Major NYC Insurer Pulls Out of ObamaCare Due to Severe Losses

CareConnect insurance company is pulling out of ObamaCare due to considerable losses, it announced on Thursday. Formed in 2013, the health insurer enrolled 14 percent of firms in NY’s small group market, and 8 percent of customers in the individual ObamaCare market. Most of those customers are located in Long Island and New York City. CareConnect is a division of Northwell Health, formerly known as North Shore-Long Island Jewish Medical Center network. Northwell is the largest health care provider in NY State, with 22 hospitals and 550 outpatient facilities. 

CareConnect said it had to pay $112 million into a risk insurance pool last year. The pool was intended to prevent insurers from accepting only younger and healthier customers, by giving a boost to insurers who took on a higher number of risky clients, who are frequently money-losing. Northwell Health blames their pullout on a flawed provision in the Affordable Care Act and Washington’s failure to fix it. As reported by the NY Post, the payments CareConnect made to the risk adjustment pool accounted for 44 percent of its entire 2016 revenue. Next year, if the company continued, it would be forced to pay another $100 million to the pool. Northwell will be submitting its withdrawal plan to the state’s Department of Financial Services. It will continue operations for the next year to give customers an opportunity to find other plans.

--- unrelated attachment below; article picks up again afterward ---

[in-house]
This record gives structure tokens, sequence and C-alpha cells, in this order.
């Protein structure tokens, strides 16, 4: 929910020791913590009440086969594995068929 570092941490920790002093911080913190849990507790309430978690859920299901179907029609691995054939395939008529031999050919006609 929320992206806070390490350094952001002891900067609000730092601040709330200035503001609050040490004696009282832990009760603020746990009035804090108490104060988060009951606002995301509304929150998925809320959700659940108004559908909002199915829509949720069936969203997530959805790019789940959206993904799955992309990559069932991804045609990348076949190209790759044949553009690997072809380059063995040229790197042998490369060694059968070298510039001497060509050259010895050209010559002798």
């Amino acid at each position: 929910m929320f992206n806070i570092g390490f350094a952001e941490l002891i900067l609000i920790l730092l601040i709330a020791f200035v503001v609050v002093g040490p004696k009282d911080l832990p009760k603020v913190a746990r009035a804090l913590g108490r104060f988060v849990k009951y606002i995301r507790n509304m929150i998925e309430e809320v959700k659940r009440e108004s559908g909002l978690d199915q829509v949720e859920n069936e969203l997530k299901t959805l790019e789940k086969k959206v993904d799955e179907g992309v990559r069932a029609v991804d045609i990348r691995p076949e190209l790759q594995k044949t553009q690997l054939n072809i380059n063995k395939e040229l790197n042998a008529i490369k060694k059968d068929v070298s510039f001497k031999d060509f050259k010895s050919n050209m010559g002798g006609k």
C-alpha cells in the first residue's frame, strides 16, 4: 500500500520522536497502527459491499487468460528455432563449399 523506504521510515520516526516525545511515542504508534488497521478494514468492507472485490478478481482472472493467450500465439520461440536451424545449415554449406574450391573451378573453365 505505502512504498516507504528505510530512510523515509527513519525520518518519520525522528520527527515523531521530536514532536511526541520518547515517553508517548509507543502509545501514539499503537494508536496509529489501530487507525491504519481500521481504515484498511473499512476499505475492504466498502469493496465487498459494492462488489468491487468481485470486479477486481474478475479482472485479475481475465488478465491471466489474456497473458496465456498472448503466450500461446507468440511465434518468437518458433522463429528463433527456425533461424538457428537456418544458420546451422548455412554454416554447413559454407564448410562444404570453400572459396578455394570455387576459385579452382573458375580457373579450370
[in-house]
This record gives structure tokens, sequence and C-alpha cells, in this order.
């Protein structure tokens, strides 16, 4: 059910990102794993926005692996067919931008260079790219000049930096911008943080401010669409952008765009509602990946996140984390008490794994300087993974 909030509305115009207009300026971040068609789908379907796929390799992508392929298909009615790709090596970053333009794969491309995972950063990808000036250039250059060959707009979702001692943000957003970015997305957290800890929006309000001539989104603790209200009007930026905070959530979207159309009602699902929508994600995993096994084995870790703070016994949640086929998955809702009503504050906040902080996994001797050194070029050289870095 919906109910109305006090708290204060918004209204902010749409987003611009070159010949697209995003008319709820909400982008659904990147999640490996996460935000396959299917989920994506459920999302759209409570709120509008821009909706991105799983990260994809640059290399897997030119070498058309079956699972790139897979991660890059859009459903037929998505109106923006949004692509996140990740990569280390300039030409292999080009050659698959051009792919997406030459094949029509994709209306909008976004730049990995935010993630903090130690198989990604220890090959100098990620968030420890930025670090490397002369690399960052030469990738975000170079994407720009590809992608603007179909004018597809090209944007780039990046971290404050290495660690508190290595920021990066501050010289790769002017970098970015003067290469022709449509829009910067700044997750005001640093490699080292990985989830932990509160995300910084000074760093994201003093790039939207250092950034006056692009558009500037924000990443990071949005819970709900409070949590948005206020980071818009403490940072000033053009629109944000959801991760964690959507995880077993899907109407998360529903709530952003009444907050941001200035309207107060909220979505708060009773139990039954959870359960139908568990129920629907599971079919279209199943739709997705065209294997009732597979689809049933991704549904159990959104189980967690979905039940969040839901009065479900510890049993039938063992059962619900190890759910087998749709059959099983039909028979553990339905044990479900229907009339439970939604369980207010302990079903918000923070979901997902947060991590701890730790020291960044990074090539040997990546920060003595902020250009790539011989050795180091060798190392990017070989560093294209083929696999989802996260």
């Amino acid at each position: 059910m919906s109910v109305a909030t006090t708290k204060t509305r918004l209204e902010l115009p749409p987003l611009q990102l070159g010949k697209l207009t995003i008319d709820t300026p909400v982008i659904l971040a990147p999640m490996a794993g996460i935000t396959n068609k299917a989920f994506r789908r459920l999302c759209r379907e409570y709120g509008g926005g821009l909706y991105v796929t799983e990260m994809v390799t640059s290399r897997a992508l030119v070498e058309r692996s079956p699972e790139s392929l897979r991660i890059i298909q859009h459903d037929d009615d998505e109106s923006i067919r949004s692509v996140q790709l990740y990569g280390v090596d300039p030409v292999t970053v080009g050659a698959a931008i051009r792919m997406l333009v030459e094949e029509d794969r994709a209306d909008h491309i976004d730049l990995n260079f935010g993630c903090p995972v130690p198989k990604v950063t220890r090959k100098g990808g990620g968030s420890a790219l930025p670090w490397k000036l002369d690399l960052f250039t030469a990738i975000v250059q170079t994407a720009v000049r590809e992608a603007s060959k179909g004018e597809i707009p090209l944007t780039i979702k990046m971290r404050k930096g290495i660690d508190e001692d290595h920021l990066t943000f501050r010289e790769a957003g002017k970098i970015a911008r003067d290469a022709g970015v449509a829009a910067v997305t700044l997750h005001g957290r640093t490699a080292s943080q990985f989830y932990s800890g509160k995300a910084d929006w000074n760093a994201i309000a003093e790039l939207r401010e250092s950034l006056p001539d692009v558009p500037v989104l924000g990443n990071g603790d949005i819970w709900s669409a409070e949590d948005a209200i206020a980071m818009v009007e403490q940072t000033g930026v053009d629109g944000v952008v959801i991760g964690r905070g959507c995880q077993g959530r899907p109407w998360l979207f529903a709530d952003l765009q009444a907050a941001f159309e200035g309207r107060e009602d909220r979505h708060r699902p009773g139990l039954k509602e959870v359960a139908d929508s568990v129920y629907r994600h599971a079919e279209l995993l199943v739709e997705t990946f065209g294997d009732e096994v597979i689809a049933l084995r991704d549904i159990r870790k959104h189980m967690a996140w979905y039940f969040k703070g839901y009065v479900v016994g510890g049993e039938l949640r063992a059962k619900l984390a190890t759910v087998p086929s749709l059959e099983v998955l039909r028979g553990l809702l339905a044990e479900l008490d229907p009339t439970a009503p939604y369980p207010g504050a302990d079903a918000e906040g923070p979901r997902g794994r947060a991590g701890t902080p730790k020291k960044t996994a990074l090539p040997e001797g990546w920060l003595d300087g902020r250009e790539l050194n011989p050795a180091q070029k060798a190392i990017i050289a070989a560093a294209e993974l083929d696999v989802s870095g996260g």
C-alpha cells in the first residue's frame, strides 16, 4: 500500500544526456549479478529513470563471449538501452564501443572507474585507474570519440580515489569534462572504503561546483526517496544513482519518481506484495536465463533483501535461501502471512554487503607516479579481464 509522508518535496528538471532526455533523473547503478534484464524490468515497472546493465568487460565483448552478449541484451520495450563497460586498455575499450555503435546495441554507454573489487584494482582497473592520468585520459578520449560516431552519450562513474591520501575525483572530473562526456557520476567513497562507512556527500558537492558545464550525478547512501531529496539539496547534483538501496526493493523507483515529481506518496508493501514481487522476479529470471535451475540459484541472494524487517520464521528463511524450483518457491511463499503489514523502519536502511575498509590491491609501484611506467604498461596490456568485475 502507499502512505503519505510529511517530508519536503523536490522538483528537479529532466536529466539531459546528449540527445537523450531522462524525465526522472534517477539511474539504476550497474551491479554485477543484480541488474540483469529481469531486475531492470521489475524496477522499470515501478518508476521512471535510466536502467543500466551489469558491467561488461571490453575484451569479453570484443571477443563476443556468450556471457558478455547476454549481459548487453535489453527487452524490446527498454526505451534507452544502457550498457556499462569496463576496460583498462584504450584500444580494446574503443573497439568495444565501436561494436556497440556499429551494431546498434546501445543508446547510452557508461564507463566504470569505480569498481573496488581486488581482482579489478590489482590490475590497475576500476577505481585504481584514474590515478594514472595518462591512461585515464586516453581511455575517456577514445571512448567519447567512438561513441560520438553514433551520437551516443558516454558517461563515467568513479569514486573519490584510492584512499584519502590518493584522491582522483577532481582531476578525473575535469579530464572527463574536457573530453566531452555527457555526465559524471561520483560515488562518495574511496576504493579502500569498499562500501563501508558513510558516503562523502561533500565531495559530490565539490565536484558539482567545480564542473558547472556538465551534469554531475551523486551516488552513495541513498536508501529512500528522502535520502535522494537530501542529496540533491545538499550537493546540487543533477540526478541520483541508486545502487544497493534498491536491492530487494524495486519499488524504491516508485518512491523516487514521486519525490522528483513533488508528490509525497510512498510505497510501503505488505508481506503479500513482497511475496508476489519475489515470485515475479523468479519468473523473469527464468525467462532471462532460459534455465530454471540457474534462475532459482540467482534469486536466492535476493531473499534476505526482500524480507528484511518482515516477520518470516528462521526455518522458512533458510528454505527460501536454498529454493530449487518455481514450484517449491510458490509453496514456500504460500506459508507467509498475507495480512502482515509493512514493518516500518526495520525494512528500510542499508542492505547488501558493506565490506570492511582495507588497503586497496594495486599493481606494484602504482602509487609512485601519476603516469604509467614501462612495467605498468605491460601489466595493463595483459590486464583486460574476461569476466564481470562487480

“It has become increasingly clear that continuing the CareConnect health plan is financially unsustainable, given the failure of the federal government and Congress to correct regulatory flaws that have destabilized insurance markets and their refusal to honor promises of additional funding,” said Northwell CEO Michael Dowling.

“However,” Dowling added, “the continuing uncertainty in Washington about the future of the ACA, intractable regulatory problems and the federal government’s broken promise of so-called ‘risk corridor’ payments to insurers provide us with no viable path to profitability in the foreseeable future.”

Financial Services Superintendent Maria Vullo responded to the withdrawal saying, “We recognize that this decision will help Northwell focus on its core mission to deliver health care services to New Yorkers.” She insisted NY still has plenty of coverage choices. 

NYC recently announced that health insurances rates will increase an average of 14 percent for customers in the individual market, and more than 9 percent for the small group market, heralding the second consecutive year of substantial price increases. 

By:  Shmuel Rachelov

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